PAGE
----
We have a huge JavaScript application at work. The codebase is an Ember app with a ton of engines and in-repo addons. Tens of thousands of files and as many tests. I initially tried including a single .jsconfig file at the root of the project, but vscode would bog down with any attempt at “Go to definition” and intellisense for imports never worked even after excluding node_modules and all of the build output directories.

The solution I ultimately landed on was to include a separate .jsconfig file for each of the subdirectories that comprised a logical unit. Every addon or engine had its own .jsconfig without any config at the root of the project. For projects based on other frameworks (Vue, React, etc), the directory structure would be different, but the basic concept would be the same. To allow each subdirectory to resolve files from the root, I added a baseUrl config which pointed to the root. So I ended up with the config files structured something like this:


The key to getting this to resolve files for intellisense features was adding the baseUrl configuration. The baseUrl should point to the location where absolute paths should be resolved from. In many projects, this would be a src directory, but Ember doesn’t follow that particular convention at the moment so if your project has a src directory where absolute paths are resolved from you’ll need to adjust the baseUrl config accordingly. Anyway, given the structure above, my baseUrl looks like the following:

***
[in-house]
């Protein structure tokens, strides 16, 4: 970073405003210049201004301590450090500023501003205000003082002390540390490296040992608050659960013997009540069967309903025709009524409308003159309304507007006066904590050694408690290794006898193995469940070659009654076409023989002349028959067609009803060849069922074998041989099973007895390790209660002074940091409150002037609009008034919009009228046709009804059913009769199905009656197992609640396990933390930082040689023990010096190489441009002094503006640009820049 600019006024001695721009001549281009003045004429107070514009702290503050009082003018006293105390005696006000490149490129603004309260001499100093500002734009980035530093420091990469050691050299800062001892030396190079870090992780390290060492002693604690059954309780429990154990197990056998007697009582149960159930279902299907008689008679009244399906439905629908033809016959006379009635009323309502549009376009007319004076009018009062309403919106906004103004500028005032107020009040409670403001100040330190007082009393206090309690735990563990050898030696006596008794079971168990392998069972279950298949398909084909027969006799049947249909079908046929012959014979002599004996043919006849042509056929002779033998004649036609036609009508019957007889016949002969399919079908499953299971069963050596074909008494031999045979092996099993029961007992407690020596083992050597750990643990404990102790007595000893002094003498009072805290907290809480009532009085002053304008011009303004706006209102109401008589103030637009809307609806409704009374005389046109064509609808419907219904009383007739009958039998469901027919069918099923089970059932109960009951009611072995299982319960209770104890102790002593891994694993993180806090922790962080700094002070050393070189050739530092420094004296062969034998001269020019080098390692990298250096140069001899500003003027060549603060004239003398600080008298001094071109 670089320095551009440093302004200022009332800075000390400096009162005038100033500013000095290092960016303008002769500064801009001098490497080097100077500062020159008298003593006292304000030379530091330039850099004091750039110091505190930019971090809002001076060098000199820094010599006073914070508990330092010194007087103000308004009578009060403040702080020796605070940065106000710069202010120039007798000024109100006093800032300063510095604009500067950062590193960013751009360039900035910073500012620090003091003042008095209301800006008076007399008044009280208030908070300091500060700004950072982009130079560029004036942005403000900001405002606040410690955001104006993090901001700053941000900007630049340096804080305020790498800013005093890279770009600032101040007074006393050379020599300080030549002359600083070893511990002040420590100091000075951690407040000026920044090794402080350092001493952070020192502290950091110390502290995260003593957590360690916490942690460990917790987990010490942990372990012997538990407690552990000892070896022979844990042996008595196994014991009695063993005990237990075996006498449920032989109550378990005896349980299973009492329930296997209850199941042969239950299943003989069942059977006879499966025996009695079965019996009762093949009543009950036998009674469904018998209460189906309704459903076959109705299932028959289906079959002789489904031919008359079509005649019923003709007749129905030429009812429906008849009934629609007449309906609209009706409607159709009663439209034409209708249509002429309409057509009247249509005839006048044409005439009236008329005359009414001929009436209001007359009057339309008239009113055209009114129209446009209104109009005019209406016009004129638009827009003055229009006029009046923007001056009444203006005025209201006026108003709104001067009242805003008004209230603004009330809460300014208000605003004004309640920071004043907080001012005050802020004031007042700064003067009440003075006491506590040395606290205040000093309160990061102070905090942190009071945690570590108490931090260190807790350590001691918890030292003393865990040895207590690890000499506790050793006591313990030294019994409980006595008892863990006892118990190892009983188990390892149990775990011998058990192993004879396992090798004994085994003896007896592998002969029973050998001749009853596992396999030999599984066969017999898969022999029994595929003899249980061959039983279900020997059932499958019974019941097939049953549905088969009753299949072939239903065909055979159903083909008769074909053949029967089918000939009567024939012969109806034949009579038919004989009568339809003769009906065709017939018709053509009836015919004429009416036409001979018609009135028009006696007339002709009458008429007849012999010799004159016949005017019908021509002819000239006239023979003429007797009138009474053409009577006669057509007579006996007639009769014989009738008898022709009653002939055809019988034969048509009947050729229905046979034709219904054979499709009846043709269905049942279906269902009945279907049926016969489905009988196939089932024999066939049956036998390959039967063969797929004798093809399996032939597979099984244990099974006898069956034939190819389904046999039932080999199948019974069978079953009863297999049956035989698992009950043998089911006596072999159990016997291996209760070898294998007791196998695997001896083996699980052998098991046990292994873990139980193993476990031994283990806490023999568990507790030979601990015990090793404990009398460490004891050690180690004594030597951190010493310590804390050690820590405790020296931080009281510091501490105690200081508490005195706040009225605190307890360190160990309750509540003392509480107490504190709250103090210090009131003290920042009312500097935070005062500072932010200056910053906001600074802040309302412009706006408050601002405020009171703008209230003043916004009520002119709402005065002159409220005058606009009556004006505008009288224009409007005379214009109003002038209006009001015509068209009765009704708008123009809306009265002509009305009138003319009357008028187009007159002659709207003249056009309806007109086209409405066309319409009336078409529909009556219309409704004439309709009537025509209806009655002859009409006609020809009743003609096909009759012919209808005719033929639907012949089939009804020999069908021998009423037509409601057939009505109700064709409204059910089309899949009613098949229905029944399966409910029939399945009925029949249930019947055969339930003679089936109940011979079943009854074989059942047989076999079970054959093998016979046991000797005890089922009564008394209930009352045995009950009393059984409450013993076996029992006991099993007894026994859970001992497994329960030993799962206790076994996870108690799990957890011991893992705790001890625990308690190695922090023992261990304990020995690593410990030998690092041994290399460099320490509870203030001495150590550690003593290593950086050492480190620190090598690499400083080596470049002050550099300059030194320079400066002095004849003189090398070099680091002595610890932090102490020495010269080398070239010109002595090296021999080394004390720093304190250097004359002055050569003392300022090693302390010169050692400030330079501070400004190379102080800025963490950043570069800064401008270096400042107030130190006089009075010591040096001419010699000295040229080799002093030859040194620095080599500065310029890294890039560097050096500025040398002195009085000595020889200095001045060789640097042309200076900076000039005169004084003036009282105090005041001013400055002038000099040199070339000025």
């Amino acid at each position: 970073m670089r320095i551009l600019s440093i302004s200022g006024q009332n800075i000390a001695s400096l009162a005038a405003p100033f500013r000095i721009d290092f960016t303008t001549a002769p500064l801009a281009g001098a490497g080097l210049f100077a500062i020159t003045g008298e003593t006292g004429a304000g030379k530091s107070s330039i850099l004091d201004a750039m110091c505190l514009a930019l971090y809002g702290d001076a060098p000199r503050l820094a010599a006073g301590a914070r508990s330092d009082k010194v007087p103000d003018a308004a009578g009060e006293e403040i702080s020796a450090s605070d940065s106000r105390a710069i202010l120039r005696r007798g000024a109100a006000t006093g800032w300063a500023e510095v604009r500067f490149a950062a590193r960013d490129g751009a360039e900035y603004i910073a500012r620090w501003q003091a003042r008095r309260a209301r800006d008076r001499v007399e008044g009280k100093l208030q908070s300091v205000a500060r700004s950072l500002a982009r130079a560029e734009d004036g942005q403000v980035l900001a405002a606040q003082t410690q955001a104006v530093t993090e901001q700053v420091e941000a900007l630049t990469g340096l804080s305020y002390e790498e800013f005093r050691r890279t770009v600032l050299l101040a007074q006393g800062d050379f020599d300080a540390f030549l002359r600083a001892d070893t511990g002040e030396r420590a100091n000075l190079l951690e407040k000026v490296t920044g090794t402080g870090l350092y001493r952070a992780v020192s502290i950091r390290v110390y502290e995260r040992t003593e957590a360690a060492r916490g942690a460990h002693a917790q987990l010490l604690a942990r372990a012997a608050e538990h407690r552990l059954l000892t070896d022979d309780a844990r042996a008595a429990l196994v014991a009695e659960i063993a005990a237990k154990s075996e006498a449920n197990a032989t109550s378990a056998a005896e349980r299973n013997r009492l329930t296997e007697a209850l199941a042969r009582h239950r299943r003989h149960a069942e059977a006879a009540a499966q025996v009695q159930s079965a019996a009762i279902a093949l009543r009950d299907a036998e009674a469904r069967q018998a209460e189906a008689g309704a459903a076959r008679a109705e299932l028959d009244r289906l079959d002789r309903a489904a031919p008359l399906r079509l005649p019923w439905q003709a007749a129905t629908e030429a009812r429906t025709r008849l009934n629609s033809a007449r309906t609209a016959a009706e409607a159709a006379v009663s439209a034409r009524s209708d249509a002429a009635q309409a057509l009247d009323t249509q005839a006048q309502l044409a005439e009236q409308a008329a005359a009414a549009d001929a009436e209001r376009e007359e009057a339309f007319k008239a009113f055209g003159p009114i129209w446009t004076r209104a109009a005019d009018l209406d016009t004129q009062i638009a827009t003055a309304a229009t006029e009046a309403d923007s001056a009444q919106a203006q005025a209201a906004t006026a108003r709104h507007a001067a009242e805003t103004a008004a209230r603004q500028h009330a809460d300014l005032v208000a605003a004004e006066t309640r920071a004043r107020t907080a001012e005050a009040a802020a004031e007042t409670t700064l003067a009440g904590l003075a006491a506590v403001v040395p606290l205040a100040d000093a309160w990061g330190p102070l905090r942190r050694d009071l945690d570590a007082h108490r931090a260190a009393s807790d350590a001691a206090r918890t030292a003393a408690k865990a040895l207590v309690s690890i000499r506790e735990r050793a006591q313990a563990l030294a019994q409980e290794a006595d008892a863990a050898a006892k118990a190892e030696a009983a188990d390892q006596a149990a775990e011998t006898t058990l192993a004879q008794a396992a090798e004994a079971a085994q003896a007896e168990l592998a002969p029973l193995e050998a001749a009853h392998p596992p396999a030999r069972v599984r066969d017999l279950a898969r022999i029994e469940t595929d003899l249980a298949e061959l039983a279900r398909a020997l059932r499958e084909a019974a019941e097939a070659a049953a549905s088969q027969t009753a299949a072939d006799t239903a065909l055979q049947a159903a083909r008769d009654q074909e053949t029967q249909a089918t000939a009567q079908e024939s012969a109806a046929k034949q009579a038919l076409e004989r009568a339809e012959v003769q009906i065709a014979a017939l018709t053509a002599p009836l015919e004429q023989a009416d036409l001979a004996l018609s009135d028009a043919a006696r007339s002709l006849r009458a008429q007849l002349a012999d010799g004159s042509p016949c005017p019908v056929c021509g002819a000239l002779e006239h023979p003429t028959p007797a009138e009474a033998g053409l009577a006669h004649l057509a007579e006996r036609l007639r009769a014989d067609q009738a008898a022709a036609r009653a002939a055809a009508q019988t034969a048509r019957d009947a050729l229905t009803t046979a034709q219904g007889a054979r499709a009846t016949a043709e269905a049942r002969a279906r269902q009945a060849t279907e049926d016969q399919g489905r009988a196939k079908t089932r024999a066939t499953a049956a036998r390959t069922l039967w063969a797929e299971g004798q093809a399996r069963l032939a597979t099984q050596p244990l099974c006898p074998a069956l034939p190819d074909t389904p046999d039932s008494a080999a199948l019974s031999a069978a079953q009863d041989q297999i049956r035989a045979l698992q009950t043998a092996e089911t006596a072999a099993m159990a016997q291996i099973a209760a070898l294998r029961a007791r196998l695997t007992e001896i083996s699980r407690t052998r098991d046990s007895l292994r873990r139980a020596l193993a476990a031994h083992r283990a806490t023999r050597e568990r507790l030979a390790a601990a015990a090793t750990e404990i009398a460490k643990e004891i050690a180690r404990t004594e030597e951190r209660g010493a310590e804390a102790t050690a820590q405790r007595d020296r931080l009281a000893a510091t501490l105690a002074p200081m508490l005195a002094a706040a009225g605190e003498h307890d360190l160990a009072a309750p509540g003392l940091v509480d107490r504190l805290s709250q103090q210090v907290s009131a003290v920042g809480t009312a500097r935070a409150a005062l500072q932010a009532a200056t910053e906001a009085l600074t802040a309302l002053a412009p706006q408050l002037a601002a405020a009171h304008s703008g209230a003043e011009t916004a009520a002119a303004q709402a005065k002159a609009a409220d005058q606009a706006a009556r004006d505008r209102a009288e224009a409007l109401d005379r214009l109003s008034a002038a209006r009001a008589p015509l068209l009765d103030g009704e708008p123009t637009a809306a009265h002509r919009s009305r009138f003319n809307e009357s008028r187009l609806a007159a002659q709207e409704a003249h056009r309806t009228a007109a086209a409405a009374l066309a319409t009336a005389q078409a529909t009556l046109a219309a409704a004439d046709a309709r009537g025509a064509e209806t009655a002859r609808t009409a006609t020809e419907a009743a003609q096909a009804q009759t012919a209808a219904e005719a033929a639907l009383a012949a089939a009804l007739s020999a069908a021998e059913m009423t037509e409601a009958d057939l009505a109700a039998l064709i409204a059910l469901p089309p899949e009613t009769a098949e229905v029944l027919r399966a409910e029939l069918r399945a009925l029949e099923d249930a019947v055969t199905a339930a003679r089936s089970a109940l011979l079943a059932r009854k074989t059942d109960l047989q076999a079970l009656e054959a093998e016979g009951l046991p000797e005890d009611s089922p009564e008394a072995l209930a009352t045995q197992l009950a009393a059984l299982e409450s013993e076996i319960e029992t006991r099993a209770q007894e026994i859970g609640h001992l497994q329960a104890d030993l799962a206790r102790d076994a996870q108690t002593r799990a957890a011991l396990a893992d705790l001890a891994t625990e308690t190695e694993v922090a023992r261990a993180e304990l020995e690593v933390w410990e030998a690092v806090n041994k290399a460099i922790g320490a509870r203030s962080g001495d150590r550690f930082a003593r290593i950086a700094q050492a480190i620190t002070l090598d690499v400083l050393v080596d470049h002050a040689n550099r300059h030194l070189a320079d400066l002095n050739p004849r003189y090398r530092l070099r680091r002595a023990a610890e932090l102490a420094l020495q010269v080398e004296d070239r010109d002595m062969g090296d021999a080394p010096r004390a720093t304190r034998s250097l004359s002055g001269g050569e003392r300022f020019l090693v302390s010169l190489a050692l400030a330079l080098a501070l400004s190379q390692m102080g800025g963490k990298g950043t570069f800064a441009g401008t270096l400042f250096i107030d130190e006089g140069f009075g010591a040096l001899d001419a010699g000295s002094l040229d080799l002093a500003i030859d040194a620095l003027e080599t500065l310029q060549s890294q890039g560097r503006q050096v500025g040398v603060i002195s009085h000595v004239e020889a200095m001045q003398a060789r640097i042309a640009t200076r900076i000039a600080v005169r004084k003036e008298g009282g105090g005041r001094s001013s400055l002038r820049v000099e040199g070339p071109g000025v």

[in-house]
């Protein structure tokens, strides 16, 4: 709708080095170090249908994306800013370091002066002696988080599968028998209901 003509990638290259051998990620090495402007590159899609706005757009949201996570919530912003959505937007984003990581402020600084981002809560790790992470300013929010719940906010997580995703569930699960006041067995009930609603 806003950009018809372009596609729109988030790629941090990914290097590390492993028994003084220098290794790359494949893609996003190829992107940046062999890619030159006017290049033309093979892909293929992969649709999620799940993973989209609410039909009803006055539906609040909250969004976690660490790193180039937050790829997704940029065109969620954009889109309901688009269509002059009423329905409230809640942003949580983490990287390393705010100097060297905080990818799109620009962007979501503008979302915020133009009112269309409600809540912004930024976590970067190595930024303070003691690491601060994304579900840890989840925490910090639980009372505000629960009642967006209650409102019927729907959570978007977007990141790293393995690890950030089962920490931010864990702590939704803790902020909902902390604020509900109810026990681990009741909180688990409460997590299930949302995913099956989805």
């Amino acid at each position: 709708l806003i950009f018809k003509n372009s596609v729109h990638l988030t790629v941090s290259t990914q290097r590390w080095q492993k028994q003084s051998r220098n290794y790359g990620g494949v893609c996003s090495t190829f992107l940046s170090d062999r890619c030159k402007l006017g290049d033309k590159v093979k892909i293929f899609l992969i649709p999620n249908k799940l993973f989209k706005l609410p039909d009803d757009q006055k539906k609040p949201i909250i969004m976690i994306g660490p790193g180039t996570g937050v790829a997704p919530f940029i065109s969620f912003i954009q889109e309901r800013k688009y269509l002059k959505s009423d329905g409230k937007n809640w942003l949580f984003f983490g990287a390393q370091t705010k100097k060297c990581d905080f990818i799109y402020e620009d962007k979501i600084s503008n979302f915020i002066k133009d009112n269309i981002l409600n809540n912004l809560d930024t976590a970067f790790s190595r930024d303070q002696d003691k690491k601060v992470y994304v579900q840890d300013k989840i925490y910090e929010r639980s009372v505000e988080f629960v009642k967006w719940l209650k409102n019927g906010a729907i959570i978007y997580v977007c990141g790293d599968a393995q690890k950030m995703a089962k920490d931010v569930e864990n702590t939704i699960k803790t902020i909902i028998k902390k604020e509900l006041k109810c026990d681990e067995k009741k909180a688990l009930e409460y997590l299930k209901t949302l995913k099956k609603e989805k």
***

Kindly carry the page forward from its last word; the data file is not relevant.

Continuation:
// for the app directory
baseUrl: '../'

// for the engine and addon directories
baseUrl: '../../'

Of course, this would be tedious for many subdirectories, so I created a simple script to auto-generate the config files with the correct baseUrl and path mappings. I spent quite some time researching how to set this up for a such a large codebase but didn’t find much help. So, if anyone is looking for a solution to this problem, this seems to work pretty well. It would be ideal to have a centralized configuration file at the root of the project, but for now this is the best approach I’ve found.

The performance increase for intellisense and go to definition after implementing this was pretty remarkable and I could forsee it scaling to a much larger codebase.